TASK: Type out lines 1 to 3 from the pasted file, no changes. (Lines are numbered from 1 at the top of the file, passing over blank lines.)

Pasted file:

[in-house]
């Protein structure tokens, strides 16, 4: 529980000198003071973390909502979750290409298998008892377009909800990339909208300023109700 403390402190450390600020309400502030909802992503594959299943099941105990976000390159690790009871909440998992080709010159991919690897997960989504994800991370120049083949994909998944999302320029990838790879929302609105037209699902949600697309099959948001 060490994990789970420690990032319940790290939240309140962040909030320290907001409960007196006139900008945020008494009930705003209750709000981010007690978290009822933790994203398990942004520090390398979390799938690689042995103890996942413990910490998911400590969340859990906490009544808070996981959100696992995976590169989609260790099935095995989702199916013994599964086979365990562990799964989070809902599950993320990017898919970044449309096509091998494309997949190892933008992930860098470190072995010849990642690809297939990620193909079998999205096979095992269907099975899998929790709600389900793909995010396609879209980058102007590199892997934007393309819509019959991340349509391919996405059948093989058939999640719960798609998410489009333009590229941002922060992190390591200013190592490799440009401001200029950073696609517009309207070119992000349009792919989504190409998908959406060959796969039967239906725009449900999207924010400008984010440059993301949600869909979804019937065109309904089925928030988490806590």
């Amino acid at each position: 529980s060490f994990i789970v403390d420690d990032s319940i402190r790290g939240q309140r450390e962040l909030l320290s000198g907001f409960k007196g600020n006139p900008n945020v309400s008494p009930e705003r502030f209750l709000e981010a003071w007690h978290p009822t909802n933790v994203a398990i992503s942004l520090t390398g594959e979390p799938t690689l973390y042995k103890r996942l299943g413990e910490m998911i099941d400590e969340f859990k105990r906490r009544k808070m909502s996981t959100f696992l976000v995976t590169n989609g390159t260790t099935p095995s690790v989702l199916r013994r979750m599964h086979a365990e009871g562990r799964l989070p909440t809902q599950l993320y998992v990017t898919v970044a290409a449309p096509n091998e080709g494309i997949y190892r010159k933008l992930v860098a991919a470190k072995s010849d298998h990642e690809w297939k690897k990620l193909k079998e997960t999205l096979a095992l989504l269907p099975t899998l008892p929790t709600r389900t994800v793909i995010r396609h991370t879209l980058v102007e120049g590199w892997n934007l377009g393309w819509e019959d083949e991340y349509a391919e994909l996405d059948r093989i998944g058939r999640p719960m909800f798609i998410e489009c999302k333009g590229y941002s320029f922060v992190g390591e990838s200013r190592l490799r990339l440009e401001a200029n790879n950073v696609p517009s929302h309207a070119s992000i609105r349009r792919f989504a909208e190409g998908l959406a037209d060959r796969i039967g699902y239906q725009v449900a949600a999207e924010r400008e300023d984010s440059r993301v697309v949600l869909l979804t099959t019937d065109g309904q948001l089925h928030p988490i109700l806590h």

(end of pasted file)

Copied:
[in-house]
């Protein structure tokens, strides 16, 4: 529980000198003071973390909502979750290409298998008892377009909800990339909208300023109700 403390402190450390600020309400502030909802992503594959299943099941105990976000390159690790009871909440998992080709010159991919690897997960989504994800991370120049083949994909998944999302320029990838790879929302609105037209699902949600697309099959948001 060490994990789970420690990032319940790290939240309140962040909030320290907001409960007196006139900008945020008494009930705003209750709000981010007690978290009822933790994203398990942004520090390398979390799938690689042995103890996942413990910490998911400590969340859990906490009544808070996981959100696992995976590169989609260790099935095995989702199916013994599964086979365990562990799964989070809902599950993320990017898919970044449309096509091998494309997949190892933008992930860098470190072995010849990642690809297939990620193909079998999205096979095992269907099975899998929790709600389900793909995010396609879209980058102007590199892997934007393309819509019959991340349509391919996405059948093989058939999640719960798609998410489009333009590229941002922060992190390591200013190592490799440009401001200029950073696609517009309207070119992000349009792919989504190409998908959406060959796969039967239906725009449900999207924010400008984010440059993301949600869909979804019937065109309904089925928030988490806590």
């Amino acid at each position: 529980s060490f994990i789970v403390d420690d990032s319940i402190r790290g939240q309140r450390e962040l909030l320290s000198g907001f409960k007196g600020n006139p900008n945020v309400s008494p009930e705003r502030f209750l709000e981010a003071w007690h978290p009822t909802n933790v994203a398990i992503s942004l520090t390398g594959e979390p799938t690689l973390y042995k103890r996942l299943g413990e910490m998911i099941d400590e969340f859990k105990r906490r009544k808070m909502s996981t959100f696992l976000v995976t590169n989609g390159t260790t099935p095995s690790v989702l199916r013994r979750m599964h086979a365990e009871g562990r799964l989070p909440t809902q599950l993320y998992v990017t898919v970044a290409a449309p096509n091998e080709g494309i997949y190892r010159k933008l992930v860098a991919a470190k072995s010849d298998h990642e690809w297939k690897k990620l193909k079998e997960t999205l096979a095992l989504l269907p099975t899998l008892p929790t709600r389900t994800v793909i995010r396609h991370t879209l980058v102007e120049g590199w892997n934007l377009g393309w819509e019959d083949e991340y349509a391919e994909l996405d059948r093989i998944g058939r999640p719960m909800f798609i998410e489009c999302k333009g590229y941002s320029f922060v992190g390591e990838s200013r190592l490799r990339l440009e401001a200029n790879n950073v696609p517009s929302h309207a070119s992000i609105r349009r792919f989504a909208e190409g998908l959406a037209d060959r796969i039967g699902y239906q725009v449900a949600a999207e924010r400008e300023d984010s440059r993301v697309v949600l869909l979804t099959t019937d065109g309904q948001l089925h928030p988490i109700l806590h």